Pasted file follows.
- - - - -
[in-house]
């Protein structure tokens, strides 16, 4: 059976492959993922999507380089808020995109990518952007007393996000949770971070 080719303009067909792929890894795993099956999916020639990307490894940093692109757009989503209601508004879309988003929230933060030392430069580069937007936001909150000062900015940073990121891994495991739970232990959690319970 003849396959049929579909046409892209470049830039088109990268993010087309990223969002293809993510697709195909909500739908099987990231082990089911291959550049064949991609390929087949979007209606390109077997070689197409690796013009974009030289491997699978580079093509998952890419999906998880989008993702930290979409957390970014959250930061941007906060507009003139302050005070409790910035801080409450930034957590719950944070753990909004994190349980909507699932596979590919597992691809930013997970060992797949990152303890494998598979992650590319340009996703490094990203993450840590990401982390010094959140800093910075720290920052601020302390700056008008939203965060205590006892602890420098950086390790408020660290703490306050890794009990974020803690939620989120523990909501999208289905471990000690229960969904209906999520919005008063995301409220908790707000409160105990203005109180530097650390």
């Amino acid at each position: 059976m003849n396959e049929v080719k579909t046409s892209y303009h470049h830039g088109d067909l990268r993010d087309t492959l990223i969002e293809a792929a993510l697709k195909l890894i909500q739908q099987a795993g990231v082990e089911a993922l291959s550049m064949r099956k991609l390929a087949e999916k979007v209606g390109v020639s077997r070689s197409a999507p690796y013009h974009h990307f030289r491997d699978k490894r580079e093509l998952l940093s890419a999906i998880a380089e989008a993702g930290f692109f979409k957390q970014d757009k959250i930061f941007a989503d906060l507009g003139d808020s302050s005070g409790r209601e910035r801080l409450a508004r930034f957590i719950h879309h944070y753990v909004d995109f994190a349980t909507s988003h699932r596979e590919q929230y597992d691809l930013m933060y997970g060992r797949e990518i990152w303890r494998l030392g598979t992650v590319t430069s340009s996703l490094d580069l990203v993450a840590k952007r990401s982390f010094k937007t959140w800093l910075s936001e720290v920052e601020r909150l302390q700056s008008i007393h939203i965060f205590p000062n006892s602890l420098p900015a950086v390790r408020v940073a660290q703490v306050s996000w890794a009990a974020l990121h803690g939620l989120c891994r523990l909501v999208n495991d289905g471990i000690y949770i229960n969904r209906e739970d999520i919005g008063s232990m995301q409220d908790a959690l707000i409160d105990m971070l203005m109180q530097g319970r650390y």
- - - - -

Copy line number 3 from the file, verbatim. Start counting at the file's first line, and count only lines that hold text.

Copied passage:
């Amino acid at each position: 059976m003849n396959e049929v080719k579909t046409s892209y303009h470049h830039g088109d067909l990268r993010d087309t492959l990223i969002e293809a792929a993510l697709k195909l890894i909500q739908q099987a795993g990231v082990e089911a993922l291959s550049m064949r099956k991609l390929a087949e999916k979007v209606g390109v020639s077997r070689s197409a999507p690796y013009h974009h990307f030289r491997d699978k490894r580079e093509l998952l940093s890419a999906i998880a380089e989008a993702g930290f692109f979409k957390q970014d757009k959250i930061f941007a989503d906060l507009g003139d808020s302050s005070g409790r209601e910035r801080l409450a508004r930034f957590i719950h879309h944070y753990v909004d995109f994190a349980t909507s988003h699932r596979e590919q929230y597992d691809l930013m933060y997970g060992r797949e990518i990152w303890r494998l030392g598979t992650v590319t430069s340009s996703l490094d580069l990203v993450a840590k952007r990401s982390f010094k937007t959140w800093l910075s936001e720290v920052e601020r909150l302390q700056s008008i007393h939203i965060f205590p000062n006892s602890l420098p900015a950086v390790r408020v940073a660290q703490v306050s996000w890794a009990a974020l990121h803690g939620l989120c891994r523990l909501v999208n495991d289905g471990i000690y949770i229960n969904r209906e739970d999520i919005g008063s232990m995301q409220d908790a959690l707000i409160d105990m971070l203005m109180q530097g319970r650390y």